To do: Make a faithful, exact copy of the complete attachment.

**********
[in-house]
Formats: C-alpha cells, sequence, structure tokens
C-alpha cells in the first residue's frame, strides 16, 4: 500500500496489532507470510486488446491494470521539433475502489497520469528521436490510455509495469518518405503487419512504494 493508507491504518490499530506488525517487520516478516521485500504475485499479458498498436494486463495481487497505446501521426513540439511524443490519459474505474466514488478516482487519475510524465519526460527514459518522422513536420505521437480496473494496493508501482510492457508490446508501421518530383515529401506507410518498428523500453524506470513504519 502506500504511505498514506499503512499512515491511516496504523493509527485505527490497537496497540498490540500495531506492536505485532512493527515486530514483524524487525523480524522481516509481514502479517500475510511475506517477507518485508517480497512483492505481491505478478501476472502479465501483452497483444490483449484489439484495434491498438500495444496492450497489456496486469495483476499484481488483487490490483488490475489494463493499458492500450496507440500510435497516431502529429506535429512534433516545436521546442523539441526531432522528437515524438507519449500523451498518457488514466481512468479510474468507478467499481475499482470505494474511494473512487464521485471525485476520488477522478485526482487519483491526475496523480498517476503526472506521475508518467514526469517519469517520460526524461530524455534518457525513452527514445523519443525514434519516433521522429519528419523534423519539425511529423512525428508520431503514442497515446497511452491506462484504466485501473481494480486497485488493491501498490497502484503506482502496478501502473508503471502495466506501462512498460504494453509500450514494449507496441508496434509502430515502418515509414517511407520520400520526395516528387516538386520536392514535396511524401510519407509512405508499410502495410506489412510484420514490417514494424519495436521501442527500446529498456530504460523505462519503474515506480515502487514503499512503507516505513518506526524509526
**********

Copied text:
[in-house]
Formats: C-alpha cells, sequence, structure tokens
C-alpha cells in the first residue's frame, strides 16, 4: 500500500496489532507470510486488446491494470521539433475502489497520469528521436490510455509495469518518405503487419512504494 493508507491504518490499530506488525517487520516478516521485500504475485499479458498498436494486463495481487497505446501521426513540439511524443490519459474505474466514488478516482487519475510524465519526460527514459518522422513536420505521437480496473494496493508501482510492457508490446508501421518530383515529401506507410518498428523500453524506470513504519 502506500504511505498514506499503512499512515491511516496504523493509527485505527490497537496497540498490540500495531506492536505485532512493527515486530514483524524487525523480524522481516509481514502479517500475510511475506517477507518485508517480497512483492505481491505478478501476472502479465501483452497483444490483449484489439484495434491498438500495444496492450497489456496486469495483476499484481488483487490490483488490475489494463493499458492500450496507440500510435497516431502529429506535429512534433516545436521546442523539441526531432522528437515524438507519449500523451498518457488514466481512468479510474468507478467499481475499482470505494474511494473512487464521485471525485476520488477522478485526482487519483491526475496523480498517476503526472506521475508518467514526469517519469517520460526524461530524455534518457525513452527514445523519443525514434519516433521522429519528419523534423519539425511529423512525428508520431503514442497515446497511452491506462484504466485501473481494480486497485488493491501498490497502484503506482502496478501502473508503471502495466506501462512498460504494453509500450514494449507496441508496434509502430515502418515509414517511407520520400520526395516528387516538386520536392514535396511524401510519407509512405508499410502495410506489412510484420514490417514494424519495436521501442527500446529498456530504460523505462519503474515506480515502487514503499512503507516505513518506526524509526